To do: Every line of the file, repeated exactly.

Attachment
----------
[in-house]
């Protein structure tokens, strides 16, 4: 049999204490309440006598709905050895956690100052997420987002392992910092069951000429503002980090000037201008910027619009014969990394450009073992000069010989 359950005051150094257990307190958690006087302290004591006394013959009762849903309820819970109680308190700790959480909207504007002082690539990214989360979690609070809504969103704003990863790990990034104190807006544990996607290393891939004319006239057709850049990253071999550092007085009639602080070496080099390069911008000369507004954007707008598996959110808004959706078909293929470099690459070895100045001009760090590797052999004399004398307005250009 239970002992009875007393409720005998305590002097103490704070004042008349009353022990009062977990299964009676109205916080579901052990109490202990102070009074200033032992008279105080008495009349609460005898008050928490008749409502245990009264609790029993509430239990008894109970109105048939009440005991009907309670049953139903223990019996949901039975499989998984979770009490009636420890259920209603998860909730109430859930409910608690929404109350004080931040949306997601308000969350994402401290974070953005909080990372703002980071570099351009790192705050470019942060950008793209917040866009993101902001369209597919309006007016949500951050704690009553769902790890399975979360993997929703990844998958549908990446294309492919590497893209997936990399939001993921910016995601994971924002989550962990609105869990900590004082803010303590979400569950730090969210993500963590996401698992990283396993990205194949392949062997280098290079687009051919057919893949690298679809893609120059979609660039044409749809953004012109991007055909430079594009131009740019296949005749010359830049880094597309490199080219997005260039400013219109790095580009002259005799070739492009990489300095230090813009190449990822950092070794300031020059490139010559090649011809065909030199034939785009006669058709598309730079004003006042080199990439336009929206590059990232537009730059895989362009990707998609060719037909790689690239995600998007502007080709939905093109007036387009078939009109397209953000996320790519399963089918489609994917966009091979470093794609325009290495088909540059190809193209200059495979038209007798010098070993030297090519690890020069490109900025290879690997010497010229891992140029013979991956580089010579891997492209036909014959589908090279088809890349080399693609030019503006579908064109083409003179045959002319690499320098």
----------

[in-house]
């Protein structure tokens, strides 16, 4: 049999204490309440006598709905050895956690100052997420987002392992910092069951000429503002980090000037201008910027619009014969990394450009073992000069010989 359950005051150094257990307190958690006087302290004591006394013959009762849903309820819970109680308190700790959480909207504007002082690539990214989360979690609070809504969103704003990863790990990034104190807006544990996607290393891939004319006239057709850049990253071999550092007085009639602080070496080099390069911008000369507004954007707008598996959110808004959706078909293929470099690459070895100045001009760090590797052999004399004398307005250009 239970002992009875007393409720005998305590002097103490704070004042008349009353022990009062977990299964009676109205916080579901052990109490202990102070009074200033032992008279105080008495009349609460005898008050928490008749409502245990009264609790029993509430239990008894109970109105048939009440005991009907309670049953139903223990019996949901039975499989998984979770009490009636420890259920209603998860909730109430859930409910608690929404109350004080931040949306997601308000969350994402401290974070953005909080990372703002980071570099351009790192705050470019942060950008793209917040866009993101902001369209597919309006007016949500951050704690009553769902790890399975979360993997929703990844998958549908990446294309492919590497893209997936990399939001993921910016995601994971924002989550962990609105869990900590004082803010303590979400569950730090969210993500963590996401698992990283396993990205194949392949062997280098290079687009051919057919893949690298679809893609120059979609660039044409749809953004012109991007055909430079594009131009740019296949005749010359830049880094597309490199080219997005260039400013219109790095580009002259005799070739492009990489300095230090813009190449990822950092070794300031020059490139010559090649011809065909030199034939785009006669058709598309730079004003006042080199990439336009929206590059990232537009730059895989362009990707998609060719037909790689690239995600998007502007080709939905093109007036387009078939009109397209953000996320790519399963089918489609994917966009091979470093794609325009290495088909540059190809193209200059495979038209007798010098070993030297090519690890020069490109900025290879690997010497010229891992140029013979991956580089010579891997492209036909014959589908090279088809890349080399693609030019503006579908064109083409003179045959002319690499320098």